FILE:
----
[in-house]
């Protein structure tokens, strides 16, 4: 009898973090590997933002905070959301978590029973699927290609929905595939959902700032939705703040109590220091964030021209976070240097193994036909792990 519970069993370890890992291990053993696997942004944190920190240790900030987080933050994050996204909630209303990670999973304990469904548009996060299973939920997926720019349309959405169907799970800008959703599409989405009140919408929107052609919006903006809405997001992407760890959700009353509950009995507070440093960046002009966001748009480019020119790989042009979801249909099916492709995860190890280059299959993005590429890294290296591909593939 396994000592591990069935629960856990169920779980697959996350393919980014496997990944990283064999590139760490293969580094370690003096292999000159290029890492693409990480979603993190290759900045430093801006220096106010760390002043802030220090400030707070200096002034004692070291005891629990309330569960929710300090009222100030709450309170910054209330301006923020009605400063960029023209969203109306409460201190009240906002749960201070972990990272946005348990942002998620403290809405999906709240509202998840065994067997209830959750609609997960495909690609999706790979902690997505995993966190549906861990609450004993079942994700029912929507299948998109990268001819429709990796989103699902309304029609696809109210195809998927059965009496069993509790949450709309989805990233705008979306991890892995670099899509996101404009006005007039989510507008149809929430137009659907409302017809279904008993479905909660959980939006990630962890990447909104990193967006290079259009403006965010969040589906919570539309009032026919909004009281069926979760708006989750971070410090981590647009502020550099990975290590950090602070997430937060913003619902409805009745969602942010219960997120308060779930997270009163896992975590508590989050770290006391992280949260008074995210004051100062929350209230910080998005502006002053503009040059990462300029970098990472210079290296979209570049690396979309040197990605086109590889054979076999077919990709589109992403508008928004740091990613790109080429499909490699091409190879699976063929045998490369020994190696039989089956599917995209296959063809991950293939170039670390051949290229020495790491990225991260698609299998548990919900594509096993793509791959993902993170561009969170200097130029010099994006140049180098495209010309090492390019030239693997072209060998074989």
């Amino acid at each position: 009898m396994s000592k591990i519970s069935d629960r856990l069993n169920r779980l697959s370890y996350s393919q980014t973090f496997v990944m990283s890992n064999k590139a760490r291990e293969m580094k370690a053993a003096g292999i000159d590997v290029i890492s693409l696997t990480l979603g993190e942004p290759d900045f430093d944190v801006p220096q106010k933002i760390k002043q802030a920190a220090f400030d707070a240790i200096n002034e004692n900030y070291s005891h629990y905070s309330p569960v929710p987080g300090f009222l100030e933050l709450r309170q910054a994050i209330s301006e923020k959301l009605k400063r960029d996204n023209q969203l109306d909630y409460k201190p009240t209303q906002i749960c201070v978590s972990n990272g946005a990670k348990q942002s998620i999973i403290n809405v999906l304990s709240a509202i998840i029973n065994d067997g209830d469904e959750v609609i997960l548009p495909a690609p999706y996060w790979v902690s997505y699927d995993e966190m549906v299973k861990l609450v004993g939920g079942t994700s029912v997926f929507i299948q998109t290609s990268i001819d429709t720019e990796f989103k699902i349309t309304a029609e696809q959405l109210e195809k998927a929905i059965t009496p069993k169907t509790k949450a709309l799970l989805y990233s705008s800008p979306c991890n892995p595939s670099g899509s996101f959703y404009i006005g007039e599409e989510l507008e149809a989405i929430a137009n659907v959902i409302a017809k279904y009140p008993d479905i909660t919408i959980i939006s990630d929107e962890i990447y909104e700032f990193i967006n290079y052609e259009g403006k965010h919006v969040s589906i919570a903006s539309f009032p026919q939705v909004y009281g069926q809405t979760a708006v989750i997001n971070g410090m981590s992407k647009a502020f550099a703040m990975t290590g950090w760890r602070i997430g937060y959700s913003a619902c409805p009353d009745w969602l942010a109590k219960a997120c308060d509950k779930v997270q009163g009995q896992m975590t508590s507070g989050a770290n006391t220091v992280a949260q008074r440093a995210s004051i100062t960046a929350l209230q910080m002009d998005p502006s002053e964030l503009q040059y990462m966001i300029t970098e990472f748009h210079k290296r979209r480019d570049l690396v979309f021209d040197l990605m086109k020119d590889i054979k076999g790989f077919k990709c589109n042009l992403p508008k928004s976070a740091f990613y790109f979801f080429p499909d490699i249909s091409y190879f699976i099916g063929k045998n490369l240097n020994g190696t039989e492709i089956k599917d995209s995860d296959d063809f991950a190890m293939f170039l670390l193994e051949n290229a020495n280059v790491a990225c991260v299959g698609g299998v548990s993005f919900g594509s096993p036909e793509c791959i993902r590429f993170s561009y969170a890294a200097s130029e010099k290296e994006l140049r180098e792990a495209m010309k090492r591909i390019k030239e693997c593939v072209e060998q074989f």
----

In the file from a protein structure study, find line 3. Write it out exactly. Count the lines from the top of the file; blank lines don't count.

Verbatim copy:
């Amino acid at each position: 009898m396994s000592k591990i519970s069935d629960r856990l069993n169920r779980l697959s370890y996350s393919q980014t973090f496997v990944m990283s890992n064999k590139a760490r291990e293969m580094k370690a053993a003096g292999i000159d590997v290029i890492s693409l696997t990480l979603g993190e942004p290759d900045f430093d944190v801006p220096q106010k933002i760390k002043q802030a920190a220090f400030d707070a240790i200096n002034e004692n900030y070291s005891h629990y905070s309330p569960v929710p987080g300090f009222l100030e933050l709450r309170q910054a994050i209330s301006e923020k959301l009605k400063r960029d996204n023209q969203l109306d909630y409460k201190p009240t209303q906002i749960c201070v978590s972990n990272g946005a990670k348990q942002s998620i999973i403290n809405v999906l304990s709240a509202i998840i029973n065994d067997g209830d469904e959750v609609i997960l548009p495909a690609p999706y996060w790979v902690s997505y699927d995993e966190m549906v299973k861990l609450v004993g939920g079942t994700s029912v997926f929507i299948q998109t290609s990268i001819d429709t720019e990796f989103k699902i349309t309304a029609e696809q959405l109210e195809k998927a929905i059965t009496p069993k169907t509790k949450a709309l799970l989805y990233s705008s800008p979306c991890n892995p595939s670099g899509s996101f959703y404009i006005g007039e599409e989510l507008e149809a989405i929430a137009n659907v959902i409302a017809k279904y009140p008993d479905i909660t919408i959980i939006s990630d929107e962890i990447y909104e700032f990193i967006n290079y052609e259009g403006k965010h919006v969040s589906i919570a903006s539309f009032p026919q939705v909004y009281g069926q809405t979760a708006v989750i997001n971070g410090m981590s992407k647009a502020f550099a703040m990975t290590g950090w760890r602070i997430g937060y959700s913003a619902c409805p009353d009745w969602l942010a109590k219960a997120c308060d509950k779930v997270q009163g009995q896992m975590t508590s507070g989050a770290n006391t220091v992280a949260q008074r440093a995210s004051i100062t960046a929350l209230q910080m002009d998005p502006s002053e964030l503009q040059y990462m966001i300029t970098e990472f748009h210079k290296r979209r480019d570049l690396v979309f021209d040197l990605m086109k020119d590889i054979k076999g790989f077919k990709c589109n042009l992403p508008k928004s976070a740091f990613y790109f979801f080429p499909d490699i249909s091409y190879f699976i099916g063929k045998n490369l240097n020994g190696t039989e492709i089956k599917d995209s995860d296959d063809f991950a190890m293939f170039l670390l193994e051949n290229a020495n280059v790491a990225c991260v299959g698609g299998v548990s993005f919900g594509s096993p036909e793509c791959i993902r590429f993170s561009y969170a890294a200097s130029e010099k290296e994006l140049r180098e792990a495209m010309k090492r591909i390019k030239e693997c593939v072209e060998q074989f």